Molise may not be one of the first regions that come to mind when you think of Italy. As a country, Italy has 20 unique regions! Molise wasn't even its own region until around 1970 when it split from its neighboring region, Abruzzo.
Additionally, Molise boasts a larger number of hills and mountains in comparison to permanent residents. Depopulation is a real threat in the region, and Molise has offered to pay people to live and start a business there in order to prevent their historic villages from dying out.
Sounds like an attractive offer! And with breathtaking, uncharted lands and rolling hills Molise offers unlimited activities for residents and tourists alike. It's worth a visit to the beautiful landscapes and visit the one of a kind open air contemporary museum. And don't forget to partake in Molise's traditional cuisine.
Aged soppressata has been produced by hand in Molise since around the 19th century. Made from a blend of pork cuts, lard and salt, soppressata is dry aged for 5 months. Much of the cuisine in Molise is rooted in traditional peasant food, like pasta and a mix of land and seafood. Fish soup, Cavatelli, and many other dishes are staples here.
Recipe Spotlight: Fish Stew
‘Brodetto alla termolese,’ or Molise Fish Soup, is a recipe from the fishermen of Termoli, a seaside resort town in Molise. They used to prepare it with the leftovers of the fish they couldn't sell; this fish soup was considered a peasant’s dish, though very rich in flavor – a way the fishermen “repaid” themselves for their hard work on the choppy ocean waters.
See the recipe here: www.lacucinaitaliana.com/italian-food/italian-dishes/how-to-make-fish-soup-molise-style
Friuli-Venezia Giulia lies on the northeastern edge of Italy bordered by Austria to the north, Slovenia to the east, the Adriatic Sea to the south, and the Veneto to the west. Therefore, the region also has three prominent languages: Friulian, Slovene and German. As such, the name derives from a combination of Cividale del Friuli, a city on the Slovenian border and the Julian Alps (Giulia).
As one of Italy's northernmost provinces, it has both ocean and mountain climates, which draw visitors particularly in the winter months. During the rest of the year, the coastline boasts more temperate and mild temperatures. Many visitors are drawn to the lagoon resorts, specifically Grado and Marano Lagunare.
From its cultural history and climate, the cuisine of Friuli-Venezia Giulia includes robust meat-based dishes as well as seafood like scallops, fish, calamari and anchovies. Polenta is also a regional staple as well as flavors like chicory and horseradish (an influence from Austria).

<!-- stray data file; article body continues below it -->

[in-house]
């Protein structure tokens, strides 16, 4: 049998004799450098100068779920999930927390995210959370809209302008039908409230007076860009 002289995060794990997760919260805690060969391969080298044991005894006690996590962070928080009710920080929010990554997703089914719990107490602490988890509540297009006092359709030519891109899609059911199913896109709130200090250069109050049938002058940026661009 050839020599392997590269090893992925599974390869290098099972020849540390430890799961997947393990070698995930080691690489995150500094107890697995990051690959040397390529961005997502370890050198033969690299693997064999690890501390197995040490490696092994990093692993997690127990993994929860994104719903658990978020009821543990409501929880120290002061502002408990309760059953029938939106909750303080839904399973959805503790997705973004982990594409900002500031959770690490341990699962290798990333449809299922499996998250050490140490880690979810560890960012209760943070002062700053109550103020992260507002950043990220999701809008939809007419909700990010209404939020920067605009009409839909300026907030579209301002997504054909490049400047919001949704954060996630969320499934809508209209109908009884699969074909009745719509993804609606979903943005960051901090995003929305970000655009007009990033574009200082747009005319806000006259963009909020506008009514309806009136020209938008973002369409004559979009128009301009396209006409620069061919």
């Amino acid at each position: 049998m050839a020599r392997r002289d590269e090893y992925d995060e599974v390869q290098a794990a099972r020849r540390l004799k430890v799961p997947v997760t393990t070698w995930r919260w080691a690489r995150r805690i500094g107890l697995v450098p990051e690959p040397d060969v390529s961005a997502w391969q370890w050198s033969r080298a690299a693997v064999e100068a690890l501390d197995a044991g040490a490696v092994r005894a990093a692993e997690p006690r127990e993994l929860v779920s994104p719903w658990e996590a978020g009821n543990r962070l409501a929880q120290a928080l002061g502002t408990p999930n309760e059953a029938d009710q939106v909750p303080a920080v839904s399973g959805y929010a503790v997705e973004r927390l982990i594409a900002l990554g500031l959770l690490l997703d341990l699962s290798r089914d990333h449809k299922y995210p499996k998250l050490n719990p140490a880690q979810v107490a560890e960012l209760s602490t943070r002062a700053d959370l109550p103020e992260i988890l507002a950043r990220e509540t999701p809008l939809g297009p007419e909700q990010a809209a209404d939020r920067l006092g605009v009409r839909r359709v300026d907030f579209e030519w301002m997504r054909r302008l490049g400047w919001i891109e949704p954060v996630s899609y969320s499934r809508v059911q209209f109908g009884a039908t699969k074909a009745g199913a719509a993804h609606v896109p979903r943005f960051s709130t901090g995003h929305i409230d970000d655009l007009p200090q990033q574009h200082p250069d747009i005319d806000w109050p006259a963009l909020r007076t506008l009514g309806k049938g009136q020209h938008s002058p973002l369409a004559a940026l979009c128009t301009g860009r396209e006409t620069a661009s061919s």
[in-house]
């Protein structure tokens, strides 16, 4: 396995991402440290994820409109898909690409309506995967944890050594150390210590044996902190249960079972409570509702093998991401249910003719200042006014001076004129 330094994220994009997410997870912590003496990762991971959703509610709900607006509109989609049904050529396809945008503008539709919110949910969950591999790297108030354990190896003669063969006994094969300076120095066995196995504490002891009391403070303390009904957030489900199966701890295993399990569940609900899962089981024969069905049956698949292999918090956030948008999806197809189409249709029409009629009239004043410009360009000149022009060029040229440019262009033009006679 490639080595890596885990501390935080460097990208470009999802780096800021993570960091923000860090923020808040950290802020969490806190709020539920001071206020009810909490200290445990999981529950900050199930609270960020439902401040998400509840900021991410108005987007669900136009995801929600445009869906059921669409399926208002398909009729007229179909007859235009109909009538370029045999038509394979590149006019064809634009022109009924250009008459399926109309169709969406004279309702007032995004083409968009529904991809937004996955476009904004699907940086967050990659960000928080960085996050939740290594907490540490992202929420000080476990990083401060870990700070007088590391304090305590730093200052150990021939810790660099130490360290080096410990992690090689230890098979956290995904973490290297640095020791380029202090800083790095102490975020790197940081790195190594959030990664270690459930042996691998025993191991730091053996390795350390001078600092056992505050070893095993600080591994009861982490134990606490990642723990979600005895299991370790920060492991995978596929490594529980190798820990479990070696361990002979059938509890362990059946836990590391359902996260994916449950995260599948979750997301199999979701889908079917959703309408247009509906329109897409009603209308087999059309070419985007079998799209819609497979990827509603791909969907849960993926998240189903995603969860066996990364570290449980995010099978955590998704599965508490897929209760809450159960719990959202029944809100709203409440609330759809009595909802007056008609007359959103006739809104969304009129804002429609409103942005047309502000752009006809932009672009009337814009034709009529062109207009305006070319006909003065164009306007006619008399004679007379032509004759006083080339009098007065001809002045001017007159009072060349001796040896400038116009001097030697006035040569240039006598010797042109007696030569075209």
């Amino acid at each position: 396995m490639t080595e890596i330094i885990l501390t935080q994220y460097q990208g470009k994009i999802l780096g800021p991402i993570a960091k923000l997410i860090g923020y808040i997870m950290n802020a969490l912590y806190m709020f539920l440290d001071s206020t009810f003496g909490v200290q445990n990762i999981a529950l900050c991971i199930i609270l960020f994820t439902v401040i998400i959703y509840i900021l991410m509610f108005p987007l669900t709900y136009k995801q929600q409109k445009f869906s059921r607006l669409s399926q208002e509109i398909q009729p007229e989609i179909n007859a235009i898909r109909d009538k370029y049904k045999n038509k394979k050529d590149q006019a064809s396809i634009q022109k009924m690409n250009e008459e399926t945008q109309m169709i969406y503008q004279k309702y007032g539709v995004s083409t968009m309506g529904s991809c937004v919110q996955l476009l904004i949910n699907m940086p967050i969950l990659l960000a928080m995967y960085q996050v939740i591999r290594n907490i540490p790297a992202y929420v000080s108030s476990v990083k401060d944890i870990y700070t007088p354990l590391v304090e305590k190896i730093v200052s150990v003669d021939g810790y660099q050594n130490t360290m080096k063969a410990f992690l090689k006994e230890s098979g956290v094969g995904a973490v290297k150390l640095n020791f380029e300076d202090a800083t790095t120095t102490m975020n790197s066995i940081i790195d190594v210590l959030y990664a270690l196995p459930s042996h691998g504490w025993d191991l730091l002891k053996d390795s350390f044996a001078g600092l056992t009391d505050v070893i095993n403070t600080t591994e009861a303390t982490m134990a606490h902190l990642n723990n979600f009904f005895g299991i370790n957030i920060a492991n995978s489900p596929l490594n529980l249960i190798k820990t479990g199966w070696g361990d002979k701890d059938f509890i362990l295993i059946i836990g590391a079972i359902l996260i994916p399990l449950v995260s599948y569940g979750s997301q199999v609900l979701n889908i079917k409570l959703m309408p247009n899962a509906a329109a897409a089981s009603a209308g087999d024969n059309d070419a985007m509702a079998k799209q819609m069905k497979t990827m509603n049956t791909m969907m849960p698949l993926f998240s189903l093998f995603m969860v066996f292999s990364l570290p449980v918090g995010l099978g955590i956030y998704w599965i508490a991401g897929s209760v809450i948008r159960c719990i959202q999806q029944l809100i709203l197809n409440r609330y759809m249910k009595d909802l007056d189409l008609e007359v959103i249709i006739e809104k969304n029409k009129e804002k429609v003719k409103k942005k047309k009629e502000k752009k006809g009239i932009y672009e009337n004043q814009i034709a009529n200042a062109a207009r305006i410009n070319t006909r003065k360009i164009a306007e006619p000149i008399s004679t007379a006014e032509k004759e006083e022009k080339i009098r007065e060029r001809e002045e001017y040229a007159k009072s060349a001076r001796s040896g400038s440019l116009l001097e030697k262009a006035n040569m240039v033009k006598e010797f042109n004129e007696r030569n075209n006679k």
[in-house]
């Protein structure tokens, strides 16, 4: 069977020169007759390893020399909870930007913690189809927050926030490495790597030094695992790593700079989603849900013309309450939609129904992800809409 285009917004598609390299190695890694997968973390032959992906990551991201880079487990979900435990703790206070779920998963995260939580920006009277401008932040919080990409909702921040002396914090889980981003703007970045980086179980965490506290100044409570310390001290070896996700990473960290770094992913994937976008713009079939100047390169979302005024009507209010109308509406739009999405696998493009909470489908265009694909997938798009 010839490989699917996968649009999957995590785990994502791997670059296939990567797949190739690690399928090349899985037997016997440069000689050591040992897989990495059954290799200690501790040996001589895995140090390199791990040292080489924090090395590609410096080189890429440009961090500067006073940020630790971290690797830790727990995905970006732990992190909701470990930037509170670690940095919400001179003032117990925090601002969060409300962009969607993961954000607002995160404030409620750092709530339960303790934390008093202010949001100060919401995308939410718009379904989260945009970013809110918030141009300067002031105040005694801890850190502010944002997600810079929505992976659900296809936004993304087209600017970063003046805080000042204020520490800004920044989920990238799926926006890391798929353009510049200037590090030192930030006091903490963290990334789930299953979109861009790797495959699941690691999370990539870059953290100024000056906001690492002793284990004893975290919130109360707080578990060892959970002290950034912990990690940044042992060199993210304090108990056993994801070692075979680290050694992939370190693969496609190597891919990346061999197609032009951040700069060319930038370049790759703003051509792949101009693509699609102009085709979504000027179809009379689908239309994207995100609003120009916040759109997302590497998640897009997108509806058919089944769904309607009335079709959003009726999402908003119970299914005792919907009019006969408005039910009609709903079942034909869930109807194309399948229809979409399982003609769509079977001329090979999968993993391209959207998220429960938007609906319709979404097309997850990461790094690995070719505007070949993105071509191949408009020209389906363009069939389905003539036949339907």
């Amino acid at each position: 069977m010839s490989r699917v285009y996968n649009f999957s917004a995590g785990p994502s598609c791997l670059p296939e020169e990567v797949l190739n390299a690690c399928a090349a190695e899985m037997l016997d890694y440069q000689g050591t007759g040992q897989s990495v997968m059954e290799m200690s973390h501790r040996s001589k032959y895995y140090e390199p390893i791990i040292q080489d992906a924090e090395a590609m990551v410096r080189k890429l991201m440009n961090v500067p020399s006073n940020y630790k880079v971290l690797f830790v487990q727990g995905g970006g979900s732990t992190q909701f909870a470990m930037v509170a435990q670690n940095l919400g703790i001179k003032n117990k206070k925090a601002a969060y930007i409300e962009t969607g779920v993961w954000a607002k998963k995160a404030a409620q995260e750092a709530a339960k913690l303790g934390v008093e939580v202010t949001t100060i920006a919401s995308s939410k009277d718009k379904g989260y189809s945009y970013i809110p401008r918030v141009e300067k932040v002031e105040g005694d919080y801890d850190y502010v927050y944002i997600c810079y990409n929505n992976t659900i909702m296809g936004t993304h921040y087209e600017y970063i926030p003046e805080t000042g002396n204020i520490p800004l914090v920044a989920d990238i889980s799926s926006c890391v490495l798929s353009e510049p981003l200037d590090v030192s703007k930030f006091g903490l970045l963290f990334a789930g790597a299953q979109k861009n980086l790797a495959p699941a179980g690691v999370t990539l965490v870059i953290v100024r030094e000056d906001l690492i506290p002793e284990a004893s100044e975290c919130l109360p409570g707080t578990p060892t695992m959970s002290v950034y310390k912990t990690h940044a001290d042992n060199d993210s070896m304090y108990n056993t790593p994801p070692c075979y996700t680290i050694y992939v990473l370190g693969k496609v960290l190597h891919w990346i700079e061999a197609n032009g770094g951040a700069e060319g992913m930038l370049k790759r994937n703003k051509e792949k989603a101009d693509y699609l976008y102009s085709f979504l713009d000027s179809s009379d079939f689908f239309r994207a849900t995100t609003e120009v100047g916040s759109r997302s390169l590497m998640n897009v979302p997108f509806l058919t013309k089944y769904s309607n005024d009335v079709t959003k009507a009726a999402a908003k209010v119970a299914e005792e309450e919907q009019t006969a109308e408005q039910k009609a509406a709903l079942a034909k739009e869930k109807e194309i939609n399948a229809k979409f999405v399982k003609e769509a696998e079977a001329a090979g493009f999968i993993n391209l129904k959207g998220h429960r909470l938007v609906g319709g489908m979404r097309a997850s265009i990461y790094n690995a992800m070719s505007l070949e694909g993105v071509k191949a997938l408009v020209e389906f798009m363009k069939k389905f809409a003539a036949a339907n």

Recipe Highlight: Frico
A traditional dish of Friuli consisting mainly of heated cheese and potatoes.
It was made with the remains of the cheese-making process, called strissulis (strips). The strisule are strips of curd resulting from slices that overflow from the mold once the curd has set up.
Check out the recipe here: www.ciaoitalia.com/recipes/frico
Basilicata is located in the southern tip of Italy, in one of most mountainous parts of the country. Notable mountains and ranges include the Pollino massif, the Dolomiti lucane, Monte Vulture, Monte Alpi, Monte Carmine, Monti Li Foj and Toppa Pizzuta.
This region is also sometimes called Lucania, which comes from its ancient Greek and Roman history. It was named after the language spoken by the population who inhabited the area, Lucani.
In more recent times, the area has seen an uptick in tourism as travelers have taken an increasing interest in many of the popular landmarks. Areas of interest include the Lucanian Dolomites, ancient Greek monuments, and notable Roman historical sites. The town of Matera is a popular tourist attraction for its ancient Paleolithic cliffside dwellings, some of which are still inhabited to this day.
In addition to unique environmental features, Basilicata is home to variety of traditional and humble culinary cuisine. Many dishes are based on the hearty durum wheat that has been harvested in the region for centuries. Vegetables, legumes, and other such staples are emphasized in many of the regional recipes.
Recipe Spotlight - Ciaudedda
Earthy artichokes, smoky pancetta and sweet broad beans come together beautifully in this summery Italian recipe from Basilicata.
Check out this recipe from https://www.greatitalianchefs.com/recipes/ciaudedda-recipe